Atopic dermatitis, also known as eczema, is a chronic autoimmune condition that causes inflamed, patchy and dry skin. This autoimmune disorder can damage the skin considerably while allowing entry of bacteria and other allergens. This can lead to more itchiness. So, what causes eczema and is there a psychological reason behind the disease?
Yes, it has. Eczema has a profound connection with mental health conditions such as stress, depression and anxiety.
There are evidences of mental health conditions flaring up atopic dermatitis and vice versa. Outburst of eczema can also trigger depression, anxiety and stress, due to fear of social embarrassment for the debilitating skin condition.
What is the connection between mental health and eczema?
Revealed by several studies, Eczema not only causes physical problems but also affects a person’s emotional well-being, leading to mental health condition such as depression.
A 2019 study by Neuroscience and Mental Health Institute, University of Alberta in Canada, has established a connection between autoimmune disorder such as Atopic dermatitis and depression. The study suggests that eczema causes inflammatory changes in the brain associated with anxiety and depression.
Another study, published in 2018 and conducted by the University of Southern California, Keck School of Medicine, did a meta-analysis and systematic review on this and revealed that patients with eczema are at a greater risk of suicidal ideation and suicide attempts. The study also focused on spreading awareness among dermatology providers to be aware of this increased risk in patients with atopic dermatitis, monitor for suicidality, and make appropriate referrals to mental health professionals.
Being afflicted by atopic dermatitis can cause sleep loss, debilitating skin symptoms and psychosocial factors such as shame, stigmatization and impaired ability to perform in academics or workplace.
Often, atopic dermatitis and mental health conditions feed off each other. Overwhelming emotions of pain and distress can trigger the fight-or-flight response, thereby increasing stress hormones such as cortisol and adrenaline.
Increased cortisol levels can jeopardize oil production in the skin glands causing breakouts and clogged pores. This eventually flares up existing atopic dermatitis symptoms. Increased cortisol levels compounds the risk for weakening the immune system, making it difficult for the body to fight skin infections, and delays the healing process of the skin. Skin regeneration also becomes slow due to this.
People grappling with eczema and depression at the same time may become self-conscious and this feeling of embarrassment and hopelessness affects their mental well-being. They may also refrain from physical activity, social gathering and relationship, which can force them into self-isolation. This, in turn, can trigger symptoms of depression.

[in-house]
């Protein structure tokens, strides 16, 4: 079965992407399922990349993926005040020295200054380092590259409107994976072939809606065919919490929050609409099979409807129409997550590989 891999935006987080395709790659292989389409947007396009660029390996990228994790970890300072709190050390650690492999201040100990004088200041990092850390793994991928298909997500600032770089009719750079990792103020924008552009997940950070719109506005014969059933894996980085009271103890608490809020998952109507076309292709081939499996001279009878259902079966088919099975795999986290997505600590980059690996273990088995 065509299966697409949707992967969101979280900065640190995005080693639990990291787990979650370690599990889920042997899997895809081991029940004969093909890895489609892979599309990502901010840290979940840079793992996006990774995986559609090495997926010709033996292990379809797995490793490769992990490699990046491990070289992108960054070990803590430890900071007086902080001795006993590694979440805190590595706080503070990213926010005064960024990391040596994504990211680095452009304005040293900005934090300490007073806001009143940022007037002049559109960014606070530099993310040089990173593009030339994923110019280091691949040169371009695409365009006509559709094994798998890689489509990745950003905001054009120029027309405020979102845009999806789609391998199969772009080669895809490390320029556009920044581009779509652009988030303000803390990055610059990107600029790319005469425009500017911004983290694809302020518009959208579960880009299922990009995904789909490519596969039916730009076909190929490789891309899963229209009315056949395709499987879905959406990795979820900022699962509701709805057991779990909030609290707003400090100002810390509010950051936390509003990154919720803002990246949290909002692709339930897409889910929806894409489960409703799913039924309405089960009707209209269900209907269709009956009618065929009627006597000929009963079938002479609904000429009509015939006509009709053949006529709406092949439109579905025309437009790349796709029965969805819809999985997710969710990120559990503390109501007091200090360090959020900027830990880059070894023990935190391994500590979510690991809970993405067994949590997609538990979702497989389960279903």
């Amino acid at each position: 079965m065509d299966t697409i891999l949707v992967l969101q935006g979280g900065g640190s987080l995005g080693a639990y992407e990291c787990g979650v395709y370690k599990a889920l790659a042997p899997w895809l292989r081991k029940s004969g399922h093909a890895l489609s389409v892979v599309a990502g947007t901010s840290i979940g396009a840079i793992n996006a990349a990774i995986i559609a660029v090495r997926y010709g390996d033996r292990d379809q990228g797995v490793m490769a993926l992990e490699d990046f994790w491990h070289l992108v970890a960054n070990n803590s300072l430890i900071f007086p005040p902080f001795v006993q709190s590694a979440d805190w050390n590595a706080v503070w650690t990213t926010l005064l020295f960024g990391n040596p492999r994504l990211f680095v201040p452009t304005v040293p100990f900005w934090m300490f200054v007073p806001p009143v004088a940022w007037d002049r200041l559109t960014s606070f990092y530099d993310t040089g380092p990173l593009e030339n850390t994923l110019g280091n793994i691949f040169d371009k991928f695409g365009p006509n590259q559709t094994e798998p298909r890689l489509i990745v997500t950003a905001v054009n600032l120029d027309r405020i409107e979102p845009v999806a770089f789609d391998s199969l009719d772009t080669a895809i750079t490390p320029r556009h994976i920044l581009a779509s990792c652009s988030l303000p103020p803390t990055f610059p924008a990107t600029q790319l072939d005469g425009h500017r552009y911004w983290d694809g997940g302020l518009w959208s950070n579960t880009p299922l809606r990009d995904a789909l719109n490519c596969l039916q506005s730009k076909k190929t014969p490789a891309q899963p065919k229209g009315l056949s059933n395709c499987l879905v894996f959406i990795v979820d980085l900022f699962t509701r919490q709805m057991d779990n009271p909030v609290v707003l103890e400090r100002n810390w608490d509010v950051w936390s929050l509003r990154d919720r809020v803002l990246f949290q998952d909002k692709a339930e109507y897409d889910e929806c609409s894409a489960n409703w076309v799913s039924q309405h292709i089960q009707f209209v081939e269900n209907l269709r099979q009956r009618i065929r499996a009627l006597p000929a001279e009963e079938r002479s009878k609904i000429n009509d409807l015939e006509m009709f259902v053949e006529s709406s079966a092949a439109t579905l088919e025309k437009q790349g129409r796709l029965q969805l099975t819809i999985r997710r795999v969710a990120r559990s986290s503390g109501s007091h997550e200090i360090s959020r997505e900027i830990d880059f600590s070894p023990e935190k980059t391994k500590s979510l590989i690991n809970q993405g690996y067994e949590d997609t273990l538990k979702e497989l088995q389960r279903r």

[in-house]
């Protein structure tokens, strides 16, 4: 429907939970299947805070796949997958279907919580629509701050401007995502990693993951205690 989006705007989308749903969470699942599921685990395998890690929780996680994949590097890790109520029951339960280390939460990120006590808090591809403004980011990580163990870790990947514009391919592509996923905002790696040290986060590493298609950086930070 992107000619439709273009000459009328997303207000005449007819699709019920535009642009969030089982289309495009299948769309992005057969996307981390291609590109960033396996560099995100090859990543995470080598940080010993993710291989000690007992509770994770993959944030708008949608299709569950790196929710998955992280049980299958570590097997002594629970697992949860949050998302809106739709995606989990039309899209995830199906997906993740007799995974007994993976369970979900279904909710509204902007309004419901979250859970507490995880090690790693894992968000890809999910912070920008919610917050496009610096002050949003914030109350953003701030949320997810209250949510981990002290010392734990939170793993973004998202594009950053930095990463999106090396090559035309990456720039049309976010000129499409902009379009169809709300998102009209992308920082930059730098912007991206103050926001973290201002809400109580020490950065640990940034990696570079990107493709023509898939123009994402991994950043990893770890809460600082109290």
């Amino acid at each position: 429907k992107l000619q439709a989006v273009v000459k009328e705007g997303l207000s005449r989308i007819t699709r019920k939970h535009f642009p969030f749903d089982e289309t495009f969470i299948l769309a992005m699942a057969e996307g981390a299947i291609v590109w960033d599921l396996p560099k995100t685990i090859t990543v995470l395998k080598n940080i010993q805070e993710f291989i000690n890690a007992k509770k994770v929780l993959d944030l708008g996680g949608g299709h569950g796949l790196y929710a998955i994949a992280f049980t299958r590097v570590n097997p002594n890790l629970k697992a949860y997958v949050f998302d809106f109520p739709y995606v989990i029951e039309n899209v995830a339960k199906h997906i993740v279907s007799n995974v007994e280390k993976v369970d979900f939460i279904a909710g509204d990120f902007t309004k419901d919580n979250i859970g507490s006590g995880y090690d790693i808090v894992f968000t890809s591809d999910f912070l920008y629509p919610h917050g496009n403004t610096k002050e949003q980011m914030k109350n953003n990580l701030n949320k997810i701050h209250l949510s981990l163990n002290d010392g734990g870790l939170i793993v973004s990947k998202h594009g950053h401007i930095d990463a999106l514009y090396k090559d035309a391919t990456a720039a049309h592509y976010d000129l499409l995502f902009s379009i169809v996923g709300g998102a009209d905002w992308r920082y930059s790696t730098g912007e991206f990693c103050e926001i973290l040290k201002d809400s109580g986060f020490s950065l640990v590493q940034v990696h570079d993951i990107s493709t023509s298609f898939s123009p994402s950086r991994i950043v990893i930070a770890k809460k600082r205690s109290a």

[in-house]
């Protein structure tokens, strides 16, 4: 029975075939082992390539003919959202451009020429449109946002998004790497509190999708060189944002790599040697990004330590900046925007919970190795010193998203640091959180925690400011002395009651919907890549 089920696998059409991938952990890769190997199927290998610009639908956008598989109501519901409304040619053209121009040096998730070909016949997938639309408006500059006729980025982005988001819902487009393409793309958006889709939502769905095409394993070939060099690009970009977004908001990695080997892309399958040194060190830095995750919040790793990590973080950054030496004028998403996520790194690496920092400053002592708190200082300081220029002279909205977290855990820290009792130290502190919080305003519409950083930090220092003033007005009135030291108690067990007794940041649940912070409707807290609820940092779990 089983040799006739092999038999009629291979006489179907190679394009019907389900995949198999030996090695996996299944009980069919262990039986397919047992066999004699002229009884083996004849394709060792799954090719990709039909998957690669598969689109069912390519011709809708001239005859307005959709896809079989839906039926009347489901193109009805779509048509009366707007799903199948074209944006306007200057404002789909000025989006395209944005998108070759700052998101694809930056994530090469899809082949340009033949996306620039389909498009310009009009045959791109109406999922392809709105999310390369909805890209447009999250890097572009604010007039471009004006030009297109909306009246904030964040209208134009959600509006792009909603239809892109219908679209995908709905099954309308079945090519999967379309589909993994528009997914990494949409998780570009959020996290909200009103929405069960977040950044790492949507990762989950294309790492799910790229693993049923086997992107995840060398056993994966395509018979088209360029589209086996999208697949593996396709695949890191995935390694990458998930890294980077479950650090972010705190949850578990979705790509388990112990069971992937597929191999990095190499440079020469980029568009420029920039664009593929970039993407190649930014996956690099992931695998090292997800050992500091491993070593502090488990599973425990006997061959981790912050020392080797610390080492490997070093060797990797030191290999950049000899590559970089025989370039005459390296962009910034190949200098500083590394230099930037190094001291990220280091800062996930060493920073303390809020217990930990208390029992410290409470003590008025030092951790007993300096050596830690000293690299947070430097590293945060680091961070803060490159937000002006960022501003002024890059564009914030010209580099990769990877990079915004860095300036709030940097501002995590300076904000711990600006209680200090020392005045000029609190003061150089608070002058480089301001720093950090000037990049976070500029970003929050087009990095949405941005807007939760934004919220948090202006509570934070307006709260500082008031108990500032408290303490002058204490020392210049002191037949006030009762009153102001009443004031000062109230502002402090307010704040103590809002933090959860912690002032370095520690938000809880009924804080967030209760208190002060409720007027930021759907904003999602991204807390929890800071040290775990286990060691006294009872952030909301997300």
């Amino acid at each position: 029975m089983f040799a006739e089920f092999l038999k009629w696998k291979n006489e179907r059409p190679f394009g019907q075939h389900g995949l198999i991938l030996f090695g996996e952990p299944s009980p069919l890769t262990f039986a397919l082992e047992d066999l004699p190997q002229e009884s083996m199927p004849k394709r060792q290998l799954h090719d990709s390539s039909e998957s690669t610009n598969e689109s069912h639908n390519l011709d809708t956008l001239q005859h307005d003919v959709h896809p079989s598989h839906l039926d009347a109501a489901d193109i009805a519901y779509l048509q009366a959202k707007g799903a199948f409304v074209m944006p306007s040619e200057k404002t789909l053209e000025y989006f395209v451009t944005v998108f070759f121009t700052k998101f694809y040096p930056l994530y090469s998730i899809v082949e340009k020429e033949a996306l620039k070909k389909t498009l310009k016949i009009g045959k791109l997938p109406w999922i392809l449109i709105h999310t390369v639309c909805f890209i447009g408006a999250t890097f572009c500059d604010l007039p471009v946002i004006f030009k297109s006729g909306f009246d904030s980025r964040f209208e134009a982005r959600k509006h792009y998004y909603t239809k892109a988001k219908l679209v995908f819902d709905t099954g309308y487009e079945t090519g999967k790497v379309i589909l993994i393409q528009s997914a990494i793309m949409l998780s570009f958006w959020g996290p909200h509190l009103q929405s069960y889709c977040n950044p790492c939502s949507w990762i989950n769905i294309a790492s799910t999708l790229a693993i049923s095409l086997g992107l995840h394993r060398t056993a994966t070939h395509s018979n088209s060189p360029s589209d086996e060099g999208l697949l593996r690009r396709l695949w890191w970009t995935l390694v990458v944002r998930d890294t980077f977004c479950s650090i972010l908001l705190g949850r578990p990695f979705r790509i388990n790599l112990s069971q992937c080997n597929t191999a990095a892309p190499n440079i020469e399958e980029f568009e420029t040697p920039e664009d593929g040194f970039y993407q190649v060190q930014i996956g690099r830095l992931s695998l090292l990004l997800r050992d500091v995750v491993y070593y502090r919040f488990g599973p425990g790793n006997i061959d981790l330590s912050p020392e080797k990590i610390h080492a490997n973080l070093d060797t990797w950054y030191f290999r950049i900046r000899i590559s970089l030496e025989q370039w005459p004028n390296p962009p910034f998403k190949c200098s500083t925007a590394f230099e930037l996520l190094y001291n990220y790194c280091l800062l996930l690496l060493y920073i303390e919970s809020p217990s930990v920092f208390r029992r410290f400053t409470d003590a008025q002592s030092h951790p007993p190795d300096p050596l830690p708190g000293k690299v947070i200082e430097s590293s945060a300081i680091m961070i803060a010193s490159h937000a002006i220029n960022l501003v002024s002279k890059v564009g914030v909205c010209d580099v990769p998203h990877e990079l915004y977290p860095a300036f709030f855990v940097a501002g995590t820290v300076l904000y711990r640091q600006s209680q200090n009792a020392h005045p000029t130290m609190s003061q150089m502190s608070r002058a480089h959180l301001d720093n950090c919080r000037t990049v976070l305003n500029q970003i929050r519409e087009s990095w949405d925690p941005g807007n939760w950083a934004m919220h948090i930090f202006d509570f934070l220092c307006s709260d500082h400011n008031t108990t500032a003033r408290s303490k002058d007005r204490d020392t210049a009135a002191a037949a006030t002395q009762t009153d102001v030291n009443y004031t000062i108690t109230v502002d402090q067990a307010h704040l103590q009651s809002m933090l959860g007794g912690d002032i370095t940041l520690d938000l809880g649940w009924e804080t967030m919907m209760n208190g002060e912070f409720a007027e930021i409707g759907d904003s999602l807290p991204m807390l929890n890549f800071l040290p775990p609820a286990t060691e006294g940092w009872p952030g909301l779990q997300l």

Atopic dermatitis and depression also share an interim connection with sleep regression. When the feeling of itchiness interferes with sleep it compounds the risk of depression. People suffering from depression often struggle to sleep well, leaving them irritable, with an impaired ability to concentrate and regulation of emotion. It can make a person feel worthless, less motivated and sad all the time.
What are the treatment options available?
Treating depression involves anti-depressant medication combined with psychotherapies such as cognitive behavioral therapy, talk therapy, interpersonal therapy, group therapy and family therapy. There are several inpatient and outpatient treatment programs available, which can be customized as per severity of the condition and medical assessment of the patients.
To combat eczema, traditional methods are very helpful. They reduce skin irritability, alleviate symptoms and prevent future reoccurrence. A few such therapies are:
- Wet wrap therapy
- Applying coconut oil, aloe Vera, apple cider vinegar to the skin
- Phototherapy using UVA or UVB waves
- Taking a colloidal oatmeal, baking soda, or Epsom salt bath
- Receiving biologic drug injections
- Corticosteroids or immunosuppressant treatment
- Using prescription topical corticosteroid creams and ointments
- Switching to an anti-inflammatory diet
- Using a humidifier
- Bathing and moisturizing daily
Finding ways to relax your mind and body can alleviate symptoms of both, eczema and depression, and these methods include:
- Breathing techniques
- Practicing relaxation techniques
- Music therapy
- Massage therapy
- Good sleep
- Spending time with family and friends
- Trying creative activities
- Trying a digital detox
- Spending time in nature
How we can help?
Understanding the link between eczema and depression can help to alleviate the symptoms of both the disorders. Seeking help from a mental health specialist and a healthcare professional is necessary because they can suggest the best treatment intervention. Combining conventional methods and alternative healing techniques can help improve overall well-being, assuage physical symptoms and boost mental health.
Medical Concierge is a well-known name in treatment of mental health condition and co-occurring disorders. We offer both inpatient and outpatient treatment programs and evidence-based therapies. We collaborate with some of the best post traumatic stress disorder treatment centers offering quality post traumatic stress disorder inpatient treatment programs. To know more about our treatment programs call us at our toll free number 877-636-0042.